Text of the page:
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Schools are temples of learning. They are vested with the responsibility of ensuring the proper and healthy growth of children. They are entrusted with the duty of providing an environment where children feel safe and fearless, and an opportunity to socialise and make friends. Education is the


Schools are temples of learning. They are vested with the responsibility of ensuring the proper and healthy growth of children. They are entrusted with the duty of providing an environment where children feel safe and fearless, and an opportunity to socialise and make friends. Education is the fundamental right of every child, and it is the responsibility of the state to provide for the development of our children. Schools put children on the path to a bright future.

But the reality is far from the expectations. Most girls and boys face physical, emotional, or sexual harassment in schools. Instead of being a good memory, school becomes a traumatic experience for some children. In India, it is widely believed that physically abusing and punishing children is an effective way to teach them a lesson when they make mistakes. Sometimes, these methods become reasons for great mental and physical suffering for children. Recently, a 13-year-old boy was beaten to death by his teacher for not completing his homework[1]. A karate teacher was held accountable for raping and sexually assaulting girl students on the pretext of teaching them defence skills[2]. A boy committed suicide after the principal tortured him mentally by calling him unparliamentary words in front of everyone[3]. Sadly, these incidents are not rare. Newspapers report these kinds of cases daily, and many more go unreported. Especially in rural areas, it is a trend to punish children by beating them with sticks and rulers. These incidents impair the healthy growth of children, and most of the time, cause serious lifelong mental trauma. In India, a teenager commits suicide every 90 minutes, according to NCRB data[4], and a big reason for it is trauma caused by school.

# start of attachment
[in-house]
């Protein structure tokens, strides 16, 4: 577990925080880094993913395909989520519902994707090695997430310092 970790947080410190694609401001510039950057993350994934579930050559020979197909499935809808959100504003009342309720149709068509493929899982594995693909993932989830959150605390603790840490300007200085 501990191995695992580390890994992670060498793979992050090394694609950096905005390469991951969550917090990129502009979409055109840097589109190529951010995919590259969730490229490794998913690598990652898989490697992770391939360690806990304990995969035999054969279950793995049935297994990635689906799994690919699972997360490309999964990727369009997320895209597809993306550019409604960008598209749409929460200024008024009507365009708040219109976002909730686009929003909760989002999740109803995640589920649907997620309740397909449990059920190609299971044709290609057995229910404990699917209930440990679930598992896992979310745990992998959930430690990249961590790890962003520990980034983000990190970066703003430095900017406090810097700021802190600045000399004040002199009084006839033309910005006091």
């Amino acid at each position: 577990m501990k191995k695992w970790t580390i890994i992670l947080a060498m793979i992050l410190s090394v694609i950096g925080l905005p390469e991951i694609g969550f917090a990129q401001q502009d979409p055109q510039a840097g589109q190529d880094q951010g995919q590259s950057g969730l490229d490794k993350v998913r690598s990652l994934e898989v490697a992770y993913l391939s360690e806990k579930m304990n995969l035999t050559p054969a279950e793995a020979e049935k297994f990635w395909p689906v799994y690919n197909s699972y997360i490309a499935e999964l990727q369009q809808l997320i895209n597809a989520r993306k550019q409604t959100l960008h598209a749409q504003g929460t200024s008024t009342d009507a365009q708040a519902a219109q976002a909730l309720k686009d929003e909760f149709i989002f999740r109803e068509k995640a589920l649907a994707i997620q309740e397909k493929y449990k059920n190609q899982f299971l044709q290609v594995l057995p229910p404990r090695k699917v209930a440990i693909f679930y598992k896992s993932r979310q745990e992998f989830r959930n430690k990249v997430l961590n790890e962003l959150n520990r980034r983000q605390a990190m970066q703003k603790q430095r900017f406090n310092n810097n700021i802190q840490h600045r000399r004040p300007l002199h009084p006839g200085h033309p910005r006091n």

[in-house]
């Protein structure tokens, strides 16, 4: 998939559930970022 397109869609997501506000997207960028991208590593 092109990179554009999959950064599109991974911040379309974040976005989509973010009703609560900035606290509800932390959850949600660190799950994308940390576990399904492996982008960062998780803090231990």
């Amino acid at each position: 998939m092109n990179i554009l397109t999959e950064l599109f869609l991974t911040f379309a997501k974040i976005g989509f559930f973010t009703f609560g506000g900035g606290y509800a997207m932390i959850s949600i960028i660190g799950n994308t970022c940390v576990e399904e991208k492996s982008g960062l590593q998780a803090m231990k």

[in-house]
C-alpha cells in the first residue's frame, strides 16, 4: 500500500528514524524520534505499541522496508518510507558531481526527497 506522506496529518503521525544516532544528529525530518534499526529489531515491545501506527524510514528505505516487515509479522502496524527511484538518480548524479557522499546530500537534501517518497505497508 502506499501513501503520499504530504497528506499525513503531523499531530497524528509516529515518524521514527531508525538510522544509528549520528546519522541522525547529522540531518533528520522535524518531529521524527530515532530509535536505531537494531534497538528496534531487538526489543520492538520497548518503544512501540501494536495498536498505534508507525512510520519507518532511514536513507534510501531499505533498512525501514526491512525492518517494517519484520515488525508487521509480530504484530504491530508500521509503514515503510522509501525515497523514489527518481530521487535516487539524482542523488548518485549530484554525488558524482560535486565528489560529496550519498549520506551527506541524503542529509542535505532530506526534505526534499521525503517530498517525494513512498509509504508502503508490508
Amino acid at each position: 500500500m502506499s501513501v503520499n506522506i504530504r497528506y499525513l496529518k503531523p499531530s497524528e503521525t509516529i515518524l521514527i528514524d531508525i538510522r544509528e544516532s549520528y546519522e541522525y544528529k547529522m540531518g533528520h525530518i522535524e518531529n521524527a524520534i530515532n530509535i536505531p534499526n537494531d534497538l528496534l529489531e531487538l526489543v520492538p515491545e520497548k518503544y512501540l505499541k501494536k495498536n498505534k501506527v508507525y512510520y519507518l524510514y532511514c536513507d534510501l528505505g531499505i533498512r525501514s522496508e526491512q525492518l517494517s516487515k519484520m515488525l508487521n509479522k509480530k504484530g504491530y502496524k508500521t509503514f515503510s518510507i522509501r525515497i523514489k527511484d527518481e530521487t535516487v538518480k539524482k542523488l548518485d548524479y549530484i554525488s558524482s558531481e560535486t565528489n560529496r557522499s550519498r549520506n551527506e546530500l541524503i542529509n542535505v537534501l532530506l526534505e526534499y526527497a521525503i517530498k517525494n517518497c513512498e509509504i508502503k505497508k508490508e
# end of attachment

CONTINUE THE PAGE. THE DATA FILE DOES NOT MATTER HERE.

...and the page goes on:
United Nations Convention on the rights of the child (UN CRC)

The UN CRC is an international treaty that sets out the civil, political, economic, social, health, and cultural rights of children. It has 196 signatories. Article 28(2)[5] imposes a duty on the state to ensure that school discipline conforms to the child’s human dignity. Article 19(1)[6] states, “States Parties shall take all appropriate legislative, administrative, social and educational measures to protect the child from all forms of physical or mental violence, injury or abuse, neglect or negligent treatment, maltreatment or exploitation, including sexual abuse, while in the care of parent(s), legal guardian(s) or any other person who has the care of the child.” Similarly, Article 29(1)(b)[7] emphasises a child’s development in accordance with human rights and fundamental freedoms, and Article 37(a)[8] requires states to ensure that no child is tortured or subjected to cruel treatment.


Article 21[9] gives the right to life to every individual, which includes the right to live with dignity. Punishing a child either physically or mentally hampers the dignity of a child and interferes with his freedom.

Article 21A[10] mandates the government to provide free and compulsory education to all children aged six to fourteen years. Children who are afraid of corporal punishment are more likely to avoid school or studies, and in some cases drop out entirely.

Article 39(e)[11] makes it the state’s responsibility to ensure that children are not abused. Furthermore, Article 39(f)[12] requires the state to provide opportunities and facilities for children to develop in a healthy manner, as well as conditions of freedom and dignity.